I love reading articles and books discussing the craft of writing. Recently, I’ve been focusing on the intricacies of plot. Maybe you’ve heard the advice “write what you know.” This makes sort of obvious sense to me. I mean, it’s kind of hard to write about the social habits of baboons in southern Africa if you know nothing about them, right? Unless, of course, you live to do lots and lots of research.
Anyway, I came upon a slightly different take on the wisdom of writing what you know. In Plot and Structure: Techniques and exercises for crafting a plot that grips readers from start to finish,James Scott Bell writes about the advantages of crafting stories based on who you are. Yes, who you are. Well, that got my attention. According to Mr. Bell, a writer would do well to dive into his or her inner self and dip into his or her heart and soul to find and mine gems that could, potentially, be fabulous story ideas. By doing this, the ideas are practically guaranteed to be fresh and instilled with a passion that is unique to that writer. Interesting, right?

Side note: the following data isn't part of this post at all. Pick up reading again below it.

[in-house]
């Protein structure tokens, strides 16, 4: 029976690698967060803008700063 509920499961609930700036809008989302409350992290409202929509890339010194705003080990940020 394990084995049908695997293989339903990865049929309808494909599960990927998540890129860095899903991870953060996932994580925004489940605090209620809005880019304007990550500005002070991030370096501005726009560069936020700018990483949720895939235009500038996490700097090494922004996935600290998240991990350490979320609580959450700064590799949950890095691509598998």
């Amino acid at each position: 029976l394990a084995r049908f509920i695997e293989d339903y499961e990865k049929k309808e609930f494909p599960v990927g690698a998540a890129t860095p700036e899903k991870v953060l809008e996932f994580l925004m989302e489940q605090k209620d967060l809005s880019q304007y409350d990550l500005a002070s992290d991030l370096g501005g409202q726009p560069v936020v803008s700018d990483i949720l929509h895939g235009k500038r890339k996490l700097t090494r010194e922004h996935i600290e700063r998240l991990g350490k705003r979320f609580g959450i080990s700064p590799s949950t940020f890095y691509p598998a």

So, what matters most to you? What topics do you most often comment on? What are your hopes, dreams, fears, and insecurities? What are your strengths and weaknesses? What are your talents and failings? What events from your past have shaped who you are now? What has embarrassed you beyond measure? Or made you proud enough to strut? What makes you cry? Do you have a secret? Do you have a philosophy that guides you? Do you have an unfulfilled wish or wishes? Any regrets? Is there some activity that you’d like to do, but may not be willing to talk about? Is there some person that you would like to meet?
These questions could go on and on, of course, but perhaps one or more of them could spark an idea for a story. An exciting, wonderful idea. Once you have that spark, ask yourself the best question of all (at least I think this is the best): Does this story idea hit some emotional place inside me? Does the story idea slam at least one of my nerves head on? “If not,” James Scott Bell asks in Plot and Structure, “why write it?”